Congolese rebel group readies for disarmament

M23 says it is ending revolt of 20 months

Suspected fighters of the rebel group M23 sat in a group after surrendering to the Congolese Army in Chanzo village. The move was greeted as a victory for the military.
Kenny Katombe/Reuters
Suspected fighters of the rebel group M23 sat in a group after surrendering to the Congolese Army in Chanzo village. The move was greeted as a victory for the military.

KIGALI, Rwanda — A feared rebel group in the Democratic Republic of Congo announced Tuesday that it was laying down its arms immediately in a major development that held out hope of a new era of peace and stability in the violence-wracked region.

Following a string of recent victories on the battlefield by the Congolese Army operating with UN support, the group, known as M23, said it was ending the 20-month rebellion that had brought renewed instability, uncertainty, and conflict to the eastern part of Congo.

In a statement, the group’s chairman, Bertrand Bisimwa, said M23 had decided “from this day to put an end to its rebellion and to pursue by purely political means the search for solutions to the root causes which led to its creation.”


Bisimwa said, “Commanders are requested to prepare the troops for the process of disarmament, demobilization, and social reintegration whose terms are to be agreed with the Congolese government.”

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The move was greeted as a victory for the Congolese military after years of frustration, but one that analysts said would prove fleeting unless the government addressed the root causes that have led groups to take up arms in the first place.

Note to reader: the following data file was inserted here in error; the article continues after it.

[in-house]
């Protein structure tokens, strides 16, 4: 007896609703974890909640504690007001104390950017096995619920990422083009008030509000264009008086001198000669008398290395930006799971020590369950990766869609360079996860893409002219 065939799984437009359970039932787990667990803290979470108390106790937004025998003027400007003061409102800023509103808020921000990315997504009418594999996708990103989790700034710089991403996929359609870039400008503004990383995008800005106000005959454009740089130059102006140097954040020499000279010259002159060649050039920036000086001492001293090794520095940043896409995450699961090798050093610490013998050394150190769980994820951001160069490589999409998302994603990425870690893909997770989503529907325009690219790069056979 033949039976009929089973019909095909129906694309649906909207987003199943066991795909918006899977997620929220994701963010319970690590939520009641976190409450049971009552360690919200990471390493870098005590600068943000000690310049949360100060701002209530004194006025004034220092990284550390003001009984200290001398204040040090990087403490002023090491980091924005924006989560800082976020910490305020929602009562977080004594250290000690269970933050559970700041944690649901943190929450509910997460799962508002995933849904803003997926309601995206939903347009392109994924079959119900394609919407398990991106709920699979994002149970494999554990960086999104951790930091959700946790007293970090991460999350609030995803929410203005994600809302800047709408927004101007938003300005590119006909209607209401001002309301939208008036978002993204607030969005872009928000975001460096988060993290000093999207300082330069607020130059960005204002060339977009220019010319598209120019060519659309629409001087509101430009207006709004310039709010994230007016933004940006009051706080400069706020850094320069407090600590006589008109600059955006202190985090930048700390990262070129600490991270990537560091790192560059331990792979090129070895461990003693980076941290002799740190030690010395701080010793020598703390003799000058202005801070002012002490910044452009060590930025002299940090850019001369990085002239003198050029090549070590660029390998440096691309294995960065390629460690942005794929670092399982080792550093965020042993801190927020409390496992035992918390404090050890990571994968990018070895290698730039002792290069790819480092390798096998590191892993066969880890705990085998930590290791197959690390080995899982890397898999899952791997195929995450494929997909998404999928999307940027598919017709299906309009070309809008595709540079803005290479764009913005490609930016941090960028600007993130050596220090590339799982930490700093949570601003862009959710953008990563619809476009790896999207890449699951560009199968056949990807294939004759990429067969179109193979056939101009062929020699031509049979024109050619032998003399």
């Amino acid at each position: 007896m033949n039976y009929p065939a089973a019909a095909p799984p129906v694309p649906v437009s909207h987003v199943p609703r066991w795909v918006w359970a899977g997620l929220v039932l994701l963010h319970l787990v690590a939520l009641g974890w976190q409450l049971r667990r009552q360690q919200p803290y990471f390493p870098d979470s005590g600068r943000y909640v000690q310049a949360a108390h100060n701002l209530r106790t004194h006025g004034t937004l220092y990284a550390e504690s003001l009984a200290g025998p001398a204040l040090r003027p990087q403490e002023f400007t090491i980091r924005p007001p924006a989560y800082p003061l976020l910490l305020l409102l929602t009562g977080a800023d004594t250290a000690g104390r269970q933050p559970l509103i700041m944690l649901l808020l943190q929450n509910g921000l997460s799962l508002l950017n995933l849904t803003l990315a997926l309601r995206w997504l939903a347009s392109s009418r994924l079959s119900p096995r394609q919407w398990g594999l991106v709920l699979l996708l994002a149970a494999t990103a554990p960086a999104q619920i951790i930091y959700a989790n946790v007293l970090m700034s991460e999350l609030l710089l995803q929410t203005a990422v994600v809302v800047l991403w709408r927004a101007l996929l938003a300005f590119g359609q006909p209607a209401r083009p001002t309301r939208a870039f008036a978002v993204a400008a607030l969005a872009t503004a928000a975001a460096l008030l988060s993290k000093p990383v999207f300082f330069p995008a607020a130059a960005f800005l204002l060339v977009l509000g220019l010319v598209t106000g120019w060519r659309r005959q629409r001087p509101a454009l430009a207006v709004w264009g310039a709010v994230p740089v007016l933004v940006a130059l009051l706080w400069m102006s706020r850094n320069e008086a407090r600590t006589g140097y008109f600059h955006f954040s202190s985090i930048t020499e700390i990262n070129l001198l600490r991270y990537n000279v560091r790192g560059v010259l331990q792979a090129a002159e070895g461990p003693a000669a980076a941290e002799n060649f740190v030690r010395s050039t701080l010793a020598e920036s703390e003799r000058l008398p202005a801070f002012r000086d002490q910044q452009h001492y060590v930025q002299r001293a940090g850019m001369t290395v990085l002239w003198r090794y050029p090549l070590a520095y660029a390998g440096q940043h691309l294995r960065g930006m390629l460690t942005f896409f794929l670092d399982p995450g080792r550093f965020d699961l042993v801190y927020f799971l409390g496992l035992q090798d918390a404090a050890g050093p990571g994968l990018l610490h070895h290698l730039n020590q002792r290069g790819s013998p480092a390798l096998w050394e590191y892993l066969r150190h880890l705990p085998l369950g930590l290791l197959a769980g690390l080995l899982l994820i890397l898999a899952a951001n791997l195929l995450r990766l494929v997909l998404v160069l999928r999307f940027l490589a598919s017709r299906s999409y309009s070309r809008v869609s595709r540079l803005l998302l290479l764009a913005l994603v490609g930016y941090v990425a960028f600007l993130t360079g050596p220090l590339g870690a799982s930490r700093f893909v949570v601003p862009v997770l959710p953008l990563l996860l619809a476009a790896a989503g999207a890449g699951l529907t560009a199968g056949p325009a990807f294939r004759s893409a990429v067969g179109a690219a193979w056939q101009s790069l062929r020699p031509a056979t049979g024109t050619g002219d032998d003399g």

“In a region that has suffered so much, this is obviously a significant positive step in the right direction,” said Russ Feingold, the US special envoy to Congo and the Great Lakes region, at a briefing in Pretoria, Reuters reported.

Analysts have cited diplomatic pressure on the Rwandan government as a major factor in the group’s defeat. UN investigators have alleged that Rwanda supported the rebels, a charge denied by the government here in Kigali. The United States announced that it was suspending military aid to Rwanda.

“The international pressure on Rwanda seems to have made a difference,” said Ida Sawyer, senior researcher with Human Rights Watch. “They will hopefully think twice before backing yet another abusive rebellion.”


The question is whether the Congolese military, supported by UN peacekeepers, can take on the dozen or more other armed groups in the area, restoring order throughout the region, or whether the political will is going to dissipate and the military campaign will lose focus following the defeat of the M23.

The announcement comes barely a year after the group occupied the provincial capital of Goma, a city of roughly 1 million people and a major commercial center in the eastern part of the country.

The occupation of Goma was M23’s high water mark as a force in the area, but the seizure of the city may have sown the seeds of its undoing.

The loss of a major city was an enormous embarrassment to the Congolese government and the United Nations, which had a significant number of peacekeeping troops in the city.

The Congolese military responded by reorganizing its forces in the region, removing officers viewed as ineffective, and raising morale with better equipment and more consistent pay.


The United Nations authorized a new intervention brigade of 3,000 troops with an aggressive new mandate.

Congo has been the scene of one of the most intractable and deadly conflicts the world has seen, claiming millions of lives in the past two decades. A string of militias, foreign armies, and rebel groups have rampaged across its territory, pillaging the countryside of valuable minerals while raping and murdering the population.